Come all ye self-styled chefs and kitchen users, we must talk.

Yeah, I usually use something similar to the tamagoyaki technique, except it was how my mom taught me.

Basically, you put your beaten egg into the pan, give it a moment to settle and form a good start. Then begin working around the edges with a rubber spatula, lifting them and rolling the pan to let the still liquid egg go under the edges, cooking it and also reinforcing the parts you have to fold.

Then, once the top is not moving anymore, add in your pre-saute'd ingredients and your cheese and fold, either in half or in thirds, depending on the ingredients inside. If there are peas or a semi-liquid ingredient like sour cream or anything else that tends to escape on you, you want the 3-fold to hold onto it, but for just cheese and a meat, in half is fine.

Then I'll usually use a spatula to flip it over onto it's belly and let it cook some more, while adding a bit of grated cheese to melt onto it's back.

While we are on the subject of eggs, here's a great vid with a genuinely great way to make poached eggs

https://www.youtube.com/watch?featur...

I'll be trying that in the morning

DanB wrote:

While we are on the subject of eggs, here's a great vid with a genuinely great way to make poached eggs

https://www.youtube.com/watch?featur...

I'll be trying that in the morning

I am so trying this tonight. I've never poached an egg before! I've got one of those strainers (best purchase ever by the way). I'll just have to go to the store after work today for fresh eggs, English muffins, and some sort of meat product.

tuffalobuffalo wrote:

some sort of meat product.

IMAGE(http://www.toptenz.net/wp-content/uploads/2010/01/pottedmeat.jpg)

Ewwwww I think I'll just go with some steamed broccoli at this point.

DanB wrote:

While we are on the subject of eggs, here's a great vid with a genuinely great way to make poached eggs

https://www.youtube.com/watch?featur...

I'll be trying that in the morning

Interesting! I'll try it this way. I poach eggs pretty often, usually to go on top of ramen or risotto.

clover wrote:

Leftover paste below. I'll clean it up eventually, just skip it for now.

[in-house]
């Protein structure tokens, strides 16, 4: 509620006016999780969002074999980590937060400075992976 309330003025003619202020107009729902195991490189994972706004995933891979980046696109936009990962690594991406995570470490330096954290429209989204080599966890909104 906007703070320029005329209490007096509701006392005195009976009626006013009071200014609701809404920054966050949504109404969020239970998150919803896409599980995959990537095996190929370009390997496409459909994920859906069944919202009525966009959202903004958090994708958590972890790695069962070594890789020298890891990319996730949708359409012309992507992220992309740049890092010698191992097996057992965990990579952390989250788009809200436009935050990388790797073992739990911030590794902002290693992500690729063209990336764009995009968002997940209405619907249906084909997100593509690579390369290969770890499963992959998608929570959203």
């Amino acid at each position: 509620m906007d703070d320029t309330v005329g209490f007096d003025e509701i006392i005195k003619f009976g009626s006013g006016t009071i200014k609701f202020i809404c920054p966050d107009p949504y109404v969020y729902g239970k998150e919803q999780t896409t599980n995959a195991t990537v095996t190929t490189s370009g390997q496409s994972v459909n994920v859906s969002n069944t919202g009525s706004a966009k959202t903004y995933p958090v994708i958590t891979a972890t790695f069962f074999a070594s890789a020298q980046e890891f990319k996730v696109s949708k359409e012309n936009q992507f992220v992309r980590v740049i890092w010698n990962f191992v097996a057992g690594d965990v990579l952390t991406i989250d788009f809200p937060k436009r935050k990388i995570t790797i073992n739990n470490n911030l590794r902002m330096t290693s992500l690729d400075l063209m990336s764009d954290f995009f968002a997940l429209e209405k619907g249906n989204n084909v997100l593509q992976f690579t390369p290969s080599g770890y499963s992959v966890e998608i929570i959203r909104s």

tuffalobuffalo wrote:

some sort of meat product.

IMAGE(http://www.toptenz.net/wp-content/uploads/2010/01/pottedmeat.jpg)

IMAGE(http://3.bp.blogspot.com/-0RGyczO5_uM/T4oI4W591fI/AAAAAAAAEso/dUaq9vxcYFA/s1600/CannedWholeChicken4a.jpg)

I got my dad something akin to this this egg poacher tool a while ago. I'm told gives consistently good results with relative ease and is very easy to clean. Might be worth considering if you have poached eggs often.

krev82 wrote:

I got my dad something akin to this this egg poacher tool a while ago. I'm told gives consistently good results with relative ease and is very easy to clean. Might be worth considering if you have poached eggs often.

I've always wondered about these, are the pits the eggs are in submerged in water? Because if not don't it just come out like a boiled egg but in a different shape (like the plastic wrap egg poaching method)

tuffalobuffalo wrote:

I am so trying this tonight. I've never poached an egg before!

It is totally easy as long as you ignore everyone's advice and just crack the egg in to the boiling water and leave them alone. Of course that way does result in the problem talked about in the video of lots of messy white floating around and you rarely get a good poached egg shape.

Couple of things I've noticed that are worth knowing:

Once the eggs are in the water they settle to the bottom to begin with, at that point you leave them alone. As they cook and set they lift a little and become more mobile. This is most noticeable with small eggs and if you ever poach qualis eggs you can tell they are done as they float back towards the surface. Once the eggs seem free to move you can move them about as shown in the video, although I can't say I've noticed that eggs stick to one another so you can probably just leave them in peace which I suspect will result in a better finish.

The other thing I've noticed is that you need something of a brisk boil, a gentle simmer can be too cool and lets the eggs come apart. But at the same time too vigorous a boil will also break the eggs up, there's a sweet spot but you're usually safer aiming for a lower temp.